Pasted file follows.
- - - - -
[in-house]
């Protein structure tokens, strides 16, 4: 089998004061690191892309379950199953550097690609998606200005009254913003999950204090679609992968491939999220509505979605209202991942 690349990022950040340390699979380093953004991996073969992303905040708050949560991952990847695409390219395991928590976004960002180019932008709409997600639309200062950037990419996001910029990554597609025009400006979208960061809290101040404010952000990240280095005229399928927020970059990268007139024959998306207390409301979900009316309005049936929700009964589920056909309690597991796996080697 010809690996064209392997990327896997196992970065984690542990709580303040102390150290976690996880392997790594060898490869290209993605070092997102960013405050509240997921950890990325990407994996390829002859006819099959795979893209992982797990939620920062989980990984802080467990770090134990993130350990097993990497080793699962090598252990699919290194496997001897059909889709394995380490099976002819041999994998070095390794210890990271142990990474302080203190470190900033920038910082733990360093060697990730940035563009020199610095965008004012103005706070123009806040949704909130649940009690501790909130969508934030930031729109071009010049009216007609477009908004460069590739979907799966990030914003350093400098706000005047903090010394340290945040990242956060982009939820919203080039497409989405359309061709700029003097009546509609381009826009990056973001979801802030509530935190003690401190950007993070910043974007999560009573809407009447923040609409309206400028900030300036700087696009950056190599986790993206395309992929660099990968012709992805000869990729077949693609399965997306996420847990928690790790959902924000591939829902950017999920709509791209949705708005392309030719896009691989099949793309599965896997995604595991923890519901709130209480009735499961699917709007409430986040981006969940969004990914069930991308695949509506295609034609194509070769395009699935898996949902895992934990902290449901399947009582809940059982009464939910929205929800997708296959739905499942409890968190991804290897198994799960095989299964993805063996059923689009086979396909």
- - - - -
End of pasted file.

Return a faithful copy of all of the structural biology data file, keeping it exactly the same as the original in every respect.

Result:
[in-house]
């Protein structure tokens, strides 16, 4: 089998004061690191892309379950199953550097690609998606200005009254913003999950204090679609992968491939999220509505979605209202991942 690349990022950040340390699979380093953004991996073969992303905040708050949560991952990847695409390219395991928590976004960002180019932008709409997600639309200062950037990419996001910029990554597609025009400006979208960061809290101040404010952000990240280095005229399928927020970059990268007139024959998306207390409301979900009316309005049936929700009964589920056909309690597991796996080697 010809690996064209392997990327896997196992970065984690542990709580303040102390150290976690996880392997790594060898490869290209993605070092997102960013405050509240997921950890990325990407994996390829002859006819099959795979893209992982797990939620920062989980990984802080467990770090134990993130350990097993990497080793699962090598252990699919290194496997001897059909889709394995380490099976002819041999994998070095390794210890990271142990990474302080203190470190900033920038910082733990360093060697990730940035563009020199610095965008004012103005706070123009806040949704909130649940009690501790909130969508934030930031729109071009010049009216007609477009908004460069590739979907799966990030914003350093400098706000005047903090010394340290945040990242956060982009939820919203080039497409989405359309061709700029003097009546509609381009826009990056973001979801802030509530935190003690401190950007993070910043974007999560009573809407009447923040609409309206400028900030300036700087696009950056190599986790993206395309992929660099990968012709992805000869990729077949693609399965997306996420847990928690790790959902924000591939829902950017999920709509791209949705708005392309030719896009691989099949793309599965896997995604595991923890519901709130209480009735499961699917709007409430986040981006969940969004990914069930991308695949509506295609034609194509070769395009699935898996949902895992934990902290449901399947009582809940059982009464939910929205929800997708296959739905499942409890968190991804290897198994799960095989299964993805063996059923689009086979396909």